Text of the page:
Plant species

A · B · C · D · E · F · G · H · I · J · K · L · M · N · O · P · Q · R · S · T · U · V · W · X · Y · Z

host tissue

Listing 1 - 10 from 154 for host tissue

Plant Pathology: Plant Diseases Overview
... host tissue, wilting, abnormal growth and differentiation and discolouration of host tissue. Some parasites, called necrotrophs, secrete enzymes that kill host tissue, extract nutrients from the cells and then live in the dead tissue ... with water conduction within the plant (i.e. infection of the vascular tissue), or loss of control of transpiration. Abnormal growth and differentiation results from ...
bugs.bio.usyd.edu.au

Plant Pathology: Infection Process
... host tissue, a spore must germinate and grow on the surface of the plant. In the case of motile pathogens, they must find the host and negotiate its surface before entering the host ... all tissues. Some downy mildews can also systemically infect their host by invading the vascular tissue and growing throughout the host, causing deformation, rather than necrosis. Finally, there are some pathogens ...
bugs.bio.usyd.edu.au
More from this site

Verticillium Wilt of Strawberry, HYG-3012-95
... to differentiate from those caused by other root infecting fungi. Isolation from diseased tissue and culturing the fungus in the laboratory are necessary for positive disease identification ... tissue. The destruction of water-conducting tissue results in reduced water uptake by the plant; thus, the plants wilt and wither. As fungal colonies get older they produce microsclerotia in infected host tissue ...
ohioline.osu.edu

Black Root Rot of Greenhouse Floral Crops, HYG-3066-96
... There are also methods to culture the fungus from the tissue. Since the pathogen grows slowly onto the culture plate, ... the fungus is very common and widespread. It has a wide host range and affects many other hosts besides greenhouse floral crops ... or nearly so. Thielaviopsis produces resistant "resting" spores on infected host tissue in tremendous numbers. These spores can be splashed about or ...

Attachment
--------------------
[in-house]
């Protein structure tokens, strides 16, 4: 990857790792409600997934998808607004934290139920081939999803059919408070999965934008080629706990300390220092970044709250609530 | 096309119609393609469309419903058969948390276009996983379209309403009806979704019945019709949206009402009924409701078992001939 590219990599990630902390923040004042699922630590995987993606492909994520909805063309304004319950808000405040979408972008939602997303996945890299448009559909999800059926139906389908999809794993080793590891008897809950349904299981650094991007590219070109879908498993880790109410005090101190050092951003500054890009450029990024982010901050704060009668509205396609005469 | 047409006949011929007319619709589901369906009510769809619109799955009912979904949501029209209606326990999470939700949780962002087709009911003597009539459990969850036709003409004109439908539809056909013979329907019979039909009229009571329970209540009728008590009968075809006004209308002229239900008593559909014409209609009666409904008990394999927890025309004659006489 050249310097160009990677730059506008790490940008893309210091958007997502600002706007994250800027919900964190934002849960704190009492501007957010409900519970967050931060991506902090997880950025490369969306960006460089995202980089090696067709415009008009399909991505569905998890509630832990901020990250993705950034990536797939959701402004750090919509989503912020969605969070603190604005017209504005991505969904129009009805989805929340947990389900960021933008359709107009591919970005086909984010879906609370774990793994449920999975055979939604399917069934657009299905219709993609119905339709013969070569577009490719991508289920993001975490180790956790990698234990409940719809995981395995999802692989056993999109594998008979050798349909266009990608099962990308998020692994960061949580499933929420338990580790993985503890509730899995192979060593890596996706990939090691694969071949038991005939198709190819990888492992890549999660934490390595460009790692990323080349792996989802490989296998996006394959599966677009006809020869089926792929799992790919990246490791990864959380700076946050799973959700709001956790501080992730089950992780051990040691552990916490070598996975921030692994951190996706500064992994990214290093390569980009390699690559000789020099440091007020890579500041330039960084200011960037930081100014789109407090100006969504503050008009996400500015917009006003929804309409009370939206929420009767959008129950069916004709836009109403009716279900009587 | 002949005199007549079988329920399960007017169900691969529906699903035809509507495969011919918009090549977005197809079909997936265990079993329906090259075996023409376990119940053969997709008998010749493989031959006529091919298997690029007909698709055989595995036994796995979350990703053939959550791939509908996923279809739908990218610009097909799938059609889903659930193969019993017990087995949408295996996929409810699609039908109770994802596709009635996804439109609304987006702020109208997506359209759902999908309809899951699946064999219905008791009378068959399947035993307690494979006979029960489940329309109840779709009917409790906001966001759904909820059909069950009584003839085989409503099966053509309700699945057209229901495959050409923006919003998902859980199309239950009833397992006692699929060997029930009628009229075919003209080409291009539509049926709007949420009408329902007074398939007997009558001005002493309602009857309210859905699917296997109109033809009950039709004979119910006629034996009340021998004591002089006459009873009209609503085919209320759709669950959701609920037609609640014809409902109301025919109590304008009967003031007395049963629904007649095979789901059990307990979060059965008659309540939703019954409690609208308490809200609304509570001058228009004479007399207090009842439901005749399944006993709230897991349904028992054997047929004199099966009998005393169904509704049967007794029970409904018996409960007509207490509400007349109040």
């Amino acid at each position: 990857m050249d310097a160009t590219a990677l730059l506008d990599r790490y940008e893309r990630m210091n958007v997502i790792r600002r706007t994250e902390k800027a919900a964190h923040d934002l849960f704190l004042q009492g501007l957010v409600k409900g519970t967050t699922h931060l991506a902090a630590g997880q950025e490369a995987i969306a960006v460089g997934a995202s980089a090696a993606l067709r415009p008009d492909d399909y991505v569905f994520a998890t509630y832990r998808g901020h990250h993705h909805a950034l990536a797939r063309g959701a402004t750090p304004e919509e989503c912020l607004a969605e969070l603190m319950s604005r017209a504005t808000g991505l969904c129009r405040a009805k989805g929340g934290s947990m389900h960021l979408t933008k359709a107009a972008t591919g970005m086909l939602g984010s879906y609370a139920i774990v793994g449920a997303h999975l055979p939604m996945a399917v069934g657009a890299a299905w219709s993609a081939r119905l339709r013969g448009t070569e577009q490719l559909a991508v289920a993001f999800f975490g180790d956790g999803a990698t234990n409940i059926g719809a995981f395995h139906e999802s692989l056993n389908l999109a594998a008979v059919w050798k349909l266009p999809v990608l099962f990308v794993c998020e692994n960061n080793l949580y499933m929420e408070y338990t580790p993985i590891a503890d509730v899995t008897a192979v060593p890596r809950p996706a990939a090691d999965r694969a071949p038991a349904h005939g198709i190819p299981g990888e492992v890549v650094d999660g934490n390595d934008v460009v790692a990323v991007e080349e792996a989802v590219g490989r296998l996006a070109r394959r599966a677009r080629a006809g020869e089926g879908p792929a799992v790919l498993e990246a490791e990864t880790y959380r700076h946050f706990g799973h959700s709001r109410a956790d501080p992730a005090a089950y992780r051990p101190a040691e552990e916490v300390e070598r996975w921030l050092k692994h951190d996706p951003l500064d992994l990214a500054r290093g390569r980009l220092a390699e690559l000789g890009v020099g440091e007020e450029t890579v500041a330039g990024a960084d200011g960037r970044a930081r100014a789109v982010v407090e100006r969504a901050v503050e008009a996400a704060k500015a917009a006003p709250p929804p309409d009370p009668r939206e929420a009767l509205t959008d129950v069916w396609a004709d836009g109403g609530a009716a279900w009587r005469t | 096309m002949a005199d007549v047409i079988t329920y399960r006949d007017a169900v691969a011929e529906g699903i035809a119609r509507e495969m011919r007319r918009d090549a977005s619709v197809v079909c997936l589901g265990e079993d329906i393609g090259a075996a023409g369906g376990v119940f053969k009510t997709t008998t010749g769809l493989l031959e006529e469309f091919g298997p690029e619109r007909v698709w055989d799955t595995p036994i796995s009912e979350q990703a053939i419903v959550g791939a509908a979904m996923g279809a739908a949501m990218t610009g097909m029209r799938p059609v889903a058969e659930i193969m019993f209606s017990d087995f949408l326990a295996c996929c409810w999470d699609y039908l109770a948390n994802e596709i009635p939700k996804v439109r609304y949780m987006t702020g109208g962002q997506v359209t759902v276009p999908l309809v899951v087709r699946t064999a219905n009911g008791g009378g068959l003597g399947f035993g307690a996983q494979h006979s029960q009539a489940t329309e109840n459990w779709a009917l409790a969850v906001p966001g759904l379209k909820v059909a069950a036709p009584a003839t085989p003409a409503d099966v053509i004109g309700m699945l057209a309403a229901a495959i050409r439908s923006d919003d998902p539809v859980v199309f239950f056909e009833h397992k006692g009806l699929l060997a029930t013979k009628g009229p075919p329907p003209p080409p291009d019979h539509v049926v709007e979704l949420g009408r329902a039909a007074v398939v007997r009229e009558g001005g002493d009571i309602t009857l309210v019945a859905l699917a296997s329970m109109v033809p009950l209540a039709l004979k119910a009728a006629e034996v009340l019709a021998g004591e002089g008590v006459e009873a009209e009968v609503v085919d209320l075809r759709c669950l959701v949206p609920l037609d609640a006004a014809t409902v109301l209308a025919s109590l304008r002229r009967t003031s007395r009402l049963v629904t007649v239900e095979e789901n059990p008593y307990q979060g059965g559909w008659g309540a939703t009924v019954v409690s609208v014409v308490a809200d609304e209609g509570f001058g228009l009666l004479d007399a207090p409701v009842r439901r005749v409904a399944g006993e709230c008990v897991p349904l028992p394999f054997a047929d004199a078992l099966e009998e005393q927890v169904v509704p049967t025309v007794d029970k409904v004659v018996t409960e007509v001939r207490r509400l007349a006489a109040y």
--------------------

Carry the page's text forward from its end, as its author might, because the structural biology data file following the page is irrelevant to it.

ohioline.osu.edu
More from this site

Pecan
... weather conditions are favorable, the spores germinate and enter the host tissue. Within 7-10 days new lesions are formed on the host. Lesions formed on the lower leaf surface [Photo] are characteristically ... rot is caused by a soil-inhabiting fungus pathogen that attacks a wide range of host plants including pecan. Roots of pecan tree can be invaded at any time except during ...
plantpathology.tamu.edu

Lespedza
... itself around the stems of lespedeza plants. It produces suckers or haustoria that penetrate the host tissue and serve to extract nutrients from it. When it occurs in a localized area, a ...
plantpathology.tamu.edu
More from this site

Disease Cycle
... enlarged image. In most of the United States and Canada, Phytophthora infestans requires a living host to survive between seasons. Usually it lives in infected potato tubers (Fig. 2), which can ... dry conditions no sporulation occurs and the lesion has a brown dead center, surrounded by host tissue that has collapsed and appears either water soaked, gray-green, or yellowed (Fig. 6). Both ...
ppathw3.cals.cornell.edu

On-Line Glossary: S
... 2) somaclonal variation. Variability in clones generated from a single mother plant, leaf, etc. by tissue culture. (2) sooty mold. A fungus of the family Capnodiaceae and of certain other ... with delicate lines, grooves, or ridges. (7) stroma. A compact mass of vegetative tissue, sometimes intermixed with host tissue, often bearing sporocarps either within or upon its surface. (Pl. stromata.) (15) ...
ppathw3.cals.cornell.edu
More from this site

Stinking Flowers
... on its host vine, it germinates and penetrates the host tissue where it proliferates into a network of microscopic filaments of cells. These fungus-like networks of vascular tissue eventually give rise to a mammoth blossom that pushes out through the host ...
waynesword.palomar.edu

Canadian Journal of Plant Pathology, Volume 26, Number 1, March 2004
... and cell biology / Biochimie et biologie cellulaire Virulence of Chalara elegans on bean leaves, and host-tissue responses to infection Zamir K. Punja Pages 52-62 Abstract / Résumé Disease control / Moyens ...
pubs.nrc-cnrc.gc.ca




These listings are filtered
View all for host tissue